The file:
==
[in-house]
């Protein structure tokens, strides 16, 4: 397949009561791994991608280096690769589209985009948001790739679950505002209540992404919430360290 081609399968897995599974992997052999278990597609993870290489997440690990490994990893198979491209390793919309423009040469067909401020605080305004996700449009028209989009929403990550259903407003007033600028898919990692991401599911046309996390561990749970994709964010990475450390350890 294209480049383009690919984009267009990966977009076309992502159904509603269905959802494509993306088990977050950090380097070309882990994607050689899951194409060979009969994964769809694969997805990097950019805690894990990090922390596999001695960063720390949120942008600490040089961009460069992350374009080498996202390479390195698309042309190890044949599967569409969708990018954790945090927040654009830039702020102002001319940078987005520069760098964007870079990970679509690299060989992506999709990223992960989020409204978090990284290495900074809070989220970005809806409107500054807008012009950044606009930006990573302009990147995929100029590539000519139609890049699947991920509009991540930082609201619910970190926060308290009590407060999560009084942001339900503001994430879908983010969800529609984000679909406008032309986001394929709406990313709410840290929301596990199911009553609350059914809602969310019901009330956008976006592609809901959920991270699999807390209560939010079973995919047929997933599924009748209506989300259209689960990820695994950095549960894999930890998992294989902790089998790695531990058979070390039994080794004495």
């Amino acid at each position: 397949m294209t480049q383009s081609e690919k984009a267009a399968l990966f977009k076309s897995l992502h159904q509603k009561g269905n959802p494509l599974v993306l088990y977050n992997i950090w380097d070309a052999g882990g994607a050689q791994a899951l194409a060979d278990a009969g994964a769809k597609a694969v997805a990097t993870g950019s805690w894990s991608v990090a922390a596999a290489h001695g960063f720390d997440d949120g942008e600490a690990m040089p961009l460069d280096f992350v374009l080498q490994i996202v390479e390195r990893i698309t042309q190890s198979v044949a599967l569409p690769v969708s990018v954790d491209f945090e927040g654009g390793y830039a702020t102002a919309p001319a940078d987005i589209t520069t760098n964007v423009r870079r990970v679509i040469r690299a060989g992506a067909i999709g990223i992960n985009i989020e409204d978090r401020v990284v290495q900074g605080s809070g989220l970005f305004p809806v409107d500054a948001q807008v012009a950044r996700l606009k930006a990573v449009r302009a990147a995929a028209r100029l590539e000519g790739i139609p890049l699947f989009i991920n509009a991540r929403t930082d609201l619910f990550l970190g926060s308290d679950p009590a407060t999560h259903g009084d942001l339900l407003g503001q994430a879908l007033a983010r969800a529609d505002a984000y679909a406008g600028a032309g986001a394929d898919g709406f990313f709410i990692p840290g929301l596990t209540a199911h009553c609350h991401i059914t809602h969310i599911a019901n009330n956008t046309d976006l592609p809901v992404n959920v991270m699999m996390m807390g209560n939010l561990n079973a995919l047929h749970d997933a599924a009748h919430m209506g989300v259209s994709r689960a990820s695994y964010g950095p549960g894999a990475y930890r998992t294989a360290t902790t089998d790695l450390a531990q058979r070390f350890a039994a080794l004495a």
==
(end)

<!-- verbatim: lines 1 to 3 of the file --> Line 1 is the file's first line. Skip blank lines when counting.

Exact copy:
[in-house]
């Protein structure tokens, strides 16, 4: 397949009561791994991608280096690769589209985009948001790739679950505002209540992404919430360290 081609399968897995599974992997052999278990597609993870290489997440690990490994990893198979491209390793919309423009040469067909401020605080305004996700449009028209989009929403990550259903407003007033600028898919990692991401599911046309996390561990749970994709964010990475450390350890 294209480049383009690919984009267009990966977009076309992502159904509603269905959802494509993306088990977050950090380097070309882990994607050689899951194409060979009969994964769809694969997805990097950019805690894990990090922390596999001695960063720390949120942008600490040089961009460069992350374009080498996202390479390195698309042309190890044949599967569409969708990018954790945090927040654009830039702020102002001319940078987005520069760098964007870079990970679509690299060989992506999709990223992960989020409204978090990284290495900074809070989220970005809806409107500054807008012009950044606009930006990573302009990147995929100029590539000519139609890049699947991920509009991540930082609201619910970190926060308290009590407060999560009084942001339900503001994430879908983010969800529609984000679909406008032309986001394929709406990313709410840290929301596990199911009553609350059914809602969310019901009330956008976006592609809901959920991270699999807390209560939010079973995919047929997933599924009748209506989300259209689960990820695994950095549960894999930890998992294989902790089998790695531990058979070390039994080794004495």
């Amino acid at each position: 397949m294209t480049q383009s081609e690919k984009a267009a399968l990966f977009k076309s897995l992502h159904q509603k009561g269905n959802p494509l599974v993306l088990y977050n992997i950090w380097d070309a052999g882990g994607a050689q791994a899951l194409a060979d278990a009969g994964a769809k597609a694969v997805a990097t993870g950019s805690w894990s991608v990090a922390a596999a290489h001695g960063f720390d997440d949120g942008e600490a690990m040089p961009l460069d280096f992350v374009l080498q490994i996202v390479e390195r990893i698309t042309q190890s198979v044949a599967l569409p690769v969708s990018v954790d491209f945090e927040g654009g390793y830039a702020t102002a919309p001319a940078d987005i589209t520069t760098n964007v423009r870079r990970v679509i040469r690299a060989g992506a067909i999709g990223i992960n985009i989020e409204d978090r401020v990284v290495q900074g605080s809070g989220l970005f305004p809806v409107d500054a948001q807008v012009a950044r996700l606009k930006a990573v449009r302009a990147a995929a028209r100029l590539e000519g790739i139609p890049l699947f989009i991920n509009a991540r929403t930082d609201l619910f990550l970190g926060s308290d679950p009590a407060t999560h259903g009084d942001l339900l407003g503001q994430a879908l007033a983010r969800a529609d505002a984000y679909a406008g600028a032309g986001a394929d898919g709406f990313f709410i990692p840290g929301l596990t209540a199911h009553c609350h991401i059914t809602h969310i599911a019901n009330n956008t046309d976006l592609p809901v992404n959920v991270m699999m996390m807390g209560n939010l561990n079973a995919l047929h749970d997933a599924a009748h919430m209506g989300v259209s994709r689960a990820s695994y964010g950095p549960g894999a990475y930890r998992t294989a360290t902790t089998d790695l450390a531990q058979r070390f350890a039994a080794l004495a």